Management Teams

The most visible and least understood team are those consisting of senior management - the corporate board and executive council. This consists of a group of strong-willed people who wield considerable power, and who often have a high level of autonomy and very seldom meet to coordinate their efforts.

  1. They exercise authority without accepting responsibility, handing off grand ambitions without the necessary resources to accomplish them and dodging responsibility for failure by setting up others to take the blame and consider themselves to be above the law, whether they simply ignore it or change it to suit their whim of the moment.
  2. They fail to simplify. Many individuals rise to management from lower roles where they are engrossed in the details, and have trouble changing their mindset. As such, leaders become blind to the things they ought to pay attention to and waste time and attention on things that are easy but inconsequential.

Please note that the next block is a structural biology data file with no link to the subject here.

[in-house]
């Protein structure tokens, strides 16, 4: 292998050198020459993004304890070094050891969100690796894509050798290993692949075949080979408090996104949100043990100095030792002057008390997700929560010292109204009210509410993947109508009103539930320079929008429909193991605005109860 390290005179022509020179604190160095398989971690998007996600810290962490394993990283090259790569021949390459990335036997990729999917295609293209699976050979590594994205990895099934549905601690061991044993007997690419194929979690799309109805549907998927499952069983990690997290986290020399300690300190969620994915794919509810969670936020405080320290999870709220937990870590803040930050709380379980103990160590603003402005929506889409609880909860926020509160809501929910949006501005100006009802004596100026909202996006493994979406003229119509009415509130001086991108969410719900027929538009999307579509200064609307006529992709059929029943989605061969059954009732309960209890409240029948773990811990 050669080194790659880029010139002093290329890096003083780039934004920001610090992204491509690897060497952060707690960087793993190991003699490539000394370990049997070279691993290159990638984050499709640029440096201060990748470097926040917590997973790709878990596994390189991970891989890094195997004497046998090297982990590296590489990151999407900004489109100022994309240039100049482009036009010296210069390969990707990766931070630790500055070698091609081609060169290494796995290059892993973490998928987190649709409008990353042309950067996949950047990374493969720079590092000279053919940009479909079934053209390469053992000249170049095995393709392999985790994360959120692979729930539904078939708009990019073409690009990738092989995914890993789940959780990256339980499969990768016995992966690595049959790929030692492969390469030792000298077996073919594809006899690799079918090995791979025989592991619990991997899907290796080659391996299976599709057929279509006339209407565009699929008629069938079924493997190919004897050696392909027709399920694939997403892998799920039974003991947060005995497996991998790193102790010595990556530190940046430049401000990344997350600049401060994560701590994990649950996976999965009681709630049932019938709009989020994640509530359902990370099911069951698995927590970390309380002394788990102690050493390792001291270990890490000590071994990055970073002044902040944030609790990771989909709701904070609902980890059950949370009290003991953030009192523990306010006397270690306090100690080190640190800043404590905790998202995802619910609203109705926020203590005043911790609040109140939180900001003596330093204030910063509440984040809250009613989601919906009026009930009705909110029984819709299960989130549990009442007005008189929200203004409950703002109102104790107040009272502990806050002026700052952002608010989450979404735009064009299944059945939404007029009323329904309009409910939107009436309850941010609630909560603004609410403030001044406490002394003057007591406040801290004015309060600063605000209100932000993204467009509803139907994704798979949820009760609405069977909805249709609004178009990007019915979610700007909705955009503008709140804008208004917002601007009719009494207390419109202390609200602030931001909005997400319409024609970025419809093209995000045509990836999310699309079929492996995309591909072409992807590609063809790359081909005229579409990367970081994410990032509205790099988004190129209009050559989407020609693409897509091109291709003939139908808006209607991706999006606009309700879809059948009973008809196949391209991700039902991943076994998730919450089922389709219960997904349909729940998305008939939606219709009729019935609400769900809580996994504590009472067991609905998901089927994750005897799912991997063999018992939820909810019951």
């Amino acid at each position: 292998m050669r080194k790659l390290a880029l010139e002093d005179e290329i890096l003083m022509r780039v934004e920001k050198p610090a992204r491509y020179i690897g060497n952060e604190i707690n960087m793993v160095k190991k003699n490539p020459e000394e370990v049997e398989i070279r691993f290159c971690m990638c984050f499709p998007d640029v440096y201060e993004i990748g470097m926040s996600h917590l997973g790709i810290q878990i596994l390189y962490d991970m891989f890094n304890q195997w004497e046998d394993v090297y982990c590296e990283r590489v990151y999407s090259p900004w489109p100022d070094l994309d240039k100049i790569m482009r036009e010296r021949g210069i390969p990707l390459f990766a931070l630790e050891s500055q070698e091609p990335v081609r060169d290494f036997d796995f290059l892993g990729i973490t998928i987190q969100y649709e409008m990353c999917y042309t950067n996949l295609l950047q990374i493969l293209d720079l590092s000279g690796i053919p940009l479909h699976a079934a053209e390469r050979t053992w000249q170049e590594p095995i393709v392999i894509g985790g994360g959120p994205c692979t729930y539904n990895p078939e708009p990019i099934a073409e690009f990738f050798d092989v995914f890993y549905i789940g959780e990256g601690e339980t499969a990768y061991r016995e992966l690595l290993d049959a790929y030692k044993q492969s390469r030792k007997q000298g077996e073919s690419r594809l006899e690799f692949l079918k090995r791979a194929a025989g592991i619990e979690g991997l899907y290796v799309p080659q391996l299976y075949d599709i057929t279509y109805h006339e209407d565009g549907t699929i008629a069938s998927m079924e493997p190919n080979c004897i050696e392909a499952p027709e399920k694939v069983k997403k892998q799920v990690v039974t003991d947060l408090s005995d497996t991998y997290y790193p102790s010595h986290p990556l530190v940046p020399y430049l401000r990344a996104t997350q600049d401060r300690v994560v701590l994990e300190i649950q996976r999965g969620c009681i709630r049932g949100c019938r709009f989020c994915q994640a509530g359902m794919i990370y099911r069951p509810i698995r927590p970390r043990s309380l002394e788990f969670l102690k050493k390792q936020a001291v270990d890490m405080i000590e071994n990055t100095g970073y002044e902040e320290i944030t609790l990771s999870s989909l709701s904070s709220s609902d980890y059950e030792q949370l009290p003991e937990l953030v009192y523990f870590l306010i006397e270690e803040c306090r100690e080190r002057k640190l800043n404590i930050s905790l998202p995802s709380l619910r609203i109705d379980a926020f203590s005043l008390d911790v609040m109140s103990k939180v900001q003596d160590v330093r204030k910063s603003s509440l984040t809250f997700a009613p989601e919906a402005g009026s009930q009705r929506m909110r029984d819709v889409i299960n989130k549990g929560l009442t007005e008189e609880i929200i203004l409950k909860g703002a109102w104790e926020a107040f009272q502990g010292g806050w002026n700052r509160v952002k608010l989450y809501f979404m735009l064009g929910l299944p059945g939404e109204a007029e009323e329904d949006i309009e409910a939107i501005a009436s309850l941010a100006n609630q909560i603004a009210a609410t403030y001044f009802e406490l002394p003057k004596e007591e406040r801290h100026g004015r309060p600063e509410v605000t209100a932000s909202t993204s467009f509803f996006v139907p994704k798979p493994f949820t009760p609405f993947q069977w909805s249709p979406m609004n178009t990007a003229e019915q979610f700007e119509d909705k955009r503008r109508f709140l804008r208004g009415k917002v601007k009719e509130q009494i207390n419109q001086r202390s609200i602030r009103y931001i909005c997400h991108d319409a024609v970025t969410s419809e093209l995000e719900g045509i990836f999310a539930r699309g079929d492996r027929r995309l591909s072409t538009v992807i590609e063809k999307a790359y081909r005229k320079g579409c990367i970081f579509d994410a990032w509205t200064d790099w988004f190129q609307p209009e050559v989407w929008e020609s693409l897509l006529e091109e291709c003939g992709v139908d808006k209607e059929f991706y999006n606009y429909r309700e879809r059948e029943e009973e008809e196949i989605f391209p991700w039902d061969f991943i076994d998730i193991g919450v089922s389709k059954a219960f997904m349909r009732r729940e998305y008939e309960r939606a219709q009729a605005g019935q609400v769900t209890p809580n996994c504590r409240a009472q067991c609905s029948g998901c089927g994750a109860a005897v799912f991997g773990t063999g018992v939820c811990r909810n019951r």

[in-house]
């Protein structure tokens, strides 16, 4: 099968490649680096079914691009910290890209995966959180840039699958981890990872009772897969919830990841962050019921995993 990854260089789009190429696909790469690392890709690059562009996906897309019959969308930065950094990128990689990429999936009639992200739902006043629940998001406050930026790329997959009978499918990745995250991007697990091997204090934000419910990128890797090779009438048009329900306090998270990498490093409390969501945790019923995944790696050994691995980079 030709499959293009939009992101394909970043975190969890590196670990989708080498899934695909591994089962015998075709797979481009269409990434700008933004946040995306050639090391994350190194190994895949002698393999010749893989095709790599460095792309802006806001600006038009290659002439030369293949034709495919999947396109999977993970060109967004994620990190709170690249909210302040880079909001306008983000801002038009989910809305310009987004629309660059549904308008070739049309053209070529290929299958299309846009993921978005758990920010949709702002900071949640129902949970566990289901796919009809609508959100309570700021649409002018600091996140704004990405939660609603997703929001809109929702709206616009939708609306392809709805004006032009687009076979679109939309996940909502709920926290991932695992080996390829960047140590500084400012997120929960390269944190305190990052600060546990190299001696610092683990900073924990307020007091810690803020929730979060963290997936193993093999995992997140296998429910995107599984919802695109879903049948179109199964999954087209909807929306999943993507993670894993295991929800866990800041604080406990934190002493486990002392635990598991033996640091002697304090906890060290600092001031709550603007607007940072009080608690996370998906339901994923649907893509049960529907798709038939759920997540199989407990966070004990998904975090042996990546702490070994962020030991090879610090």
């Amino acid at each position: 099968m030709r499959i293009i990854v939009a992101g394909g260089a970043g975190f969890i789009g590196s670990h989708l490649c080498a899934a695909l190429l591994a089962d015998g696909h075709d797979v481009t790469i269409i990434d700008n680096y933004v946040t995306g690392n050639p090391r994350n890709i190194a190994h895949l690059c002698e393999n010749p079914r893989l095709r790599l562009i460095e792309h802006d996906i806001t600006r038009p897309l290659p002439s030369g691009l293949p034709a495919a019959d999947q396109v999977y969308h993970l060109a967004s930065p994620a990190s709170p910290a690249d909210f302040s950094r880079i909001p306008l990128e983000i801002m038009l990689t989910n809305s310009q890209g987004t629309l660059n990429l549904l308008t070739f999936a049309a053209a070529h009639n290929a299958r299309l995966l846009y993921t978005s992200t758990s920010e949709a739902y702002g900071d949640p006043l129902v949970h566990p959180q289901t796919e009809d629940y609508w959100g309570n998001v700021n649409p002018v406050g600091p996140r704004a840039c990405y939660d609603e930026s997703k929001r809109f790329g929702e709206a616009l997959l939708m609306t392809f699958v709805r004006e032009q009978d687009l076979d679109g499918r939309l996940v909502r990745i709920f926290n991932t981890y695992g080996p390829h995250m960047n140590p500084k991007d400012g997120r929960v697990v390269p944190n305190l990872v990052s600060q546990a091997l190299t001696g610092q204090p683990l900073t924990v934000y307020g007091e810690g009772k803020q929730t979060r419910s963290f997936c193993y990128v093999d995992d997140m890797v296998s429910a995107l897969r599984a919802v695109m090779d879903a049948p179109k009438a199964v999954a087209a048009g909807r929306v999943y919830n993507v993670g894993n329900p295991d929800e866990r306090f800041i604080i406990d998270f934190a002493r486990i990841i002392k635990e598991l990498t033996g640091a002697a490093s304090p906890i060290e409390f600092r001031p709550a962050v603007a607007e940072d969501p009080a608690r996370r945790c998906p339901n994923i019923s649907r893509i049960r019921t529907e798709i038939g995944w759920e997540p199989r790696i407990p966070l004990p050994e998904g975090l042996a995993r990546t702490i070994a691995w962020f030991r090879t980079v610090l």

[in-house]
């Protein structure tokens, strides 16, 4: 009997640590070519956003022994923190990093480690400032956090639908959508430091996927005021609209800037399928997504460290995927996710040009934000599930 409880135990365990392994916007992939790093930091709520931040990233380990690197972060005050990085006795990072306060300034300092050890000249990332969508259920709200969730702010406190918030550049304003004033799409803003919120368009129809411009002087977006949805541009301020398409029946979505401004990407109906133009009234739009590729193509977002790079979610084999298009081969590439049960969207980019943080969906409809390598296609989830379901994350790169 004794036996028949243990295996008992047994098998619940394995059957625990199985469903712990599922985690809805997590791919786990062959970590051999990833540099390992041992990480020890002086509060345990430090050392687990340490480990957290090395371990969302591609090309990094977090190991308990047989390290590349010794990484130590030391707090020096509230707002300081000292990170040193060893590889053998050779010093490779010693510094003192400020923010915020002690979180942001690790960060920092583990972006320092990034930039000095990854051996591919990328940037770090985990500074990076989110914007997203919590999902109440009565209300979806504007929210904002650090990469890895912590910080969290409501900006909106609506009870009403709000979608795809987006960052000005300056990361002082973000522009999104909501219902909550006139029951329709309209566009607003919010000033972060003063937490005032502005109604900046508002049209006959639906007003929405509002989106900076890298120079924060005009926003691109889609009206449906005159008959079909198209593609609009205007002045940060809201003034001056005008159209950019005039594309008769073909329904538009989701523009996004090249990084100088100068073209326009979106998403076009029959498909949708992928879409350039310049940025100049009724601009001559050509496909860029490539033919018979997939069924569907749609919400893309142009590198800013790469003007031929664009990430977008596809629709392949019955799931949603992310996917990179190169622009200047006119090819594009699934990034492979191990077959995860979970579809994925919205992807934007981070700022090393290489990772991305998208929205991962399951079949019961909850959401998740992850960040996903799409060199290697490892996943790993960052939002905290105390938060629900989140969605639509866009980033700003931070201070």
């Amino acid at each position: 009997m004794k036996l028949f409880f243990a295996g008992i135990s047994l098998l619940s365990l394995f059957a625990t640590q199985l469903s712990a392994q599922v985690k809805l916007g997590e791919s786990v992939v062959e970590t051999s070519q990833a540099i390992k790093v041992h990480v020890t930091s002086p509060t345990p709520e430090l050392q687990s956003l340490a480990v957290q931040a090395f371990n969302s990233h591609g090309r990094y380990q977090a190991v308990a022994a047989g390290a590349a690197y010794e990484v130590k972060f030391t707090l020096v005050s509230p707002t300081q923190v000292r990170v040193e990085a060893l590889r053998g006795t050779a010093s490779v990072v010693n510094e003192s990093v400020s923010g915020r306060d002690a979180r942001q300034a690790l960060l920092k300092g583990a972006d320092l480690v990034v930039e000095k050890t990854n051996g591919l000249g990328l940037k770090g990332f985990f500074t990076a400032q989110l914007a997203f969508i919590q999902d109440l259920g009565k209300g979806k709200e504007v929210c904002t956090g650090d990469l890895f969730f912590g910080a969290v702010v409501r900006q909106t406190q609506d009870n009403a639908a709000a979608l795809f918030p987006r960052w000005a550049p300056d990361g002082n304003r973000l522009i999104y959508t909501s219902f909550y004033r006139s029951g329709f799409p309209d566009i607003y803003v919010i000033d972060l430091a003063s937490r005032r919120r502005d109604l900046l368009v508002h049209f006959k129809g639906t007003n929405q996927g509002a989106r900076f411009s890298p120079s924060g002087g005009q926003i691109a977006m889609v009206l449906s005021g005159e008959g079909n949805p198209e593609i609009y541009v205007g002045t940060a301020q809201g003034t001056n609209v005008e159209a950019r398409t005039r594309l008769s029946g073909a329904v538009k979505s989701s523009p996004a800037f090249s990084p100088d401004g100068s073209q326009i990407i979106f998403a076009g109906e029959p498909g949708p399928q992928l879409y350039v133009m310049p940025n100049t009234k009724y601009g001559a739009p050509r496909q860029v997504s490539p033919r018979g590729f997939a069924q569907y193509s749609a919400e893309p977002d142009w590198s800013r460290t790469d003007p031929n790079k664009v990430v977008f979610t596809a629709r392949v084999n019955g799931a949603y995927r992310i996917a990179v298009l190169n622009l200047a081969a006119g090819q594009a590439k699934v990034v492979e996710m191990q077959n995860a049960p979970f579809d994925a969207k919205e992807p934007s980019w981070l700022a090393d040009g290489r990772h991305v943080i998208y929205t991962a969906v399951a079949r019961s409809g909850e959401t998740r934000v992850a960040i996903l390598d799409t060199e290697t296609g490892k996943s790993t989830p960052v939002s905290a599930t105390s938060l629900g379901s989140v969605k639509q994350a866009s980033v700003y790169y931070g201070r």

3. They fail to delegate. Powerful people loathe giving up power, even if exercising power requires them to delegate to others - and when they do delegate they micromanage their supporters, reducing the brightest minds to drudges and driving them away.

Not only do these shortcomings cause them to be mediocre in their work (or fail completely), but because they have a broad range of authority, their mistakes can cause the suffering of many. The high turnover rate in many organizations can be attributed to bad management (though management usually finds someplace else to lay the blame).

Uniquely Similar

This chapter has focused on the dynamics and issues of different kinds of teams, which may lead to the notion that they require different approaches. But while the problems seem highly unique, they all stem from a similar set of causes that have to do with the same underlying failures in regard to the basics of teamwork: shared goals, interdependence, and awareness.

This is the reason the authors thing that a common basis of theory should be broadly applicable, but that it will need to be filtered and adapted according to the characteristics of a specific situation.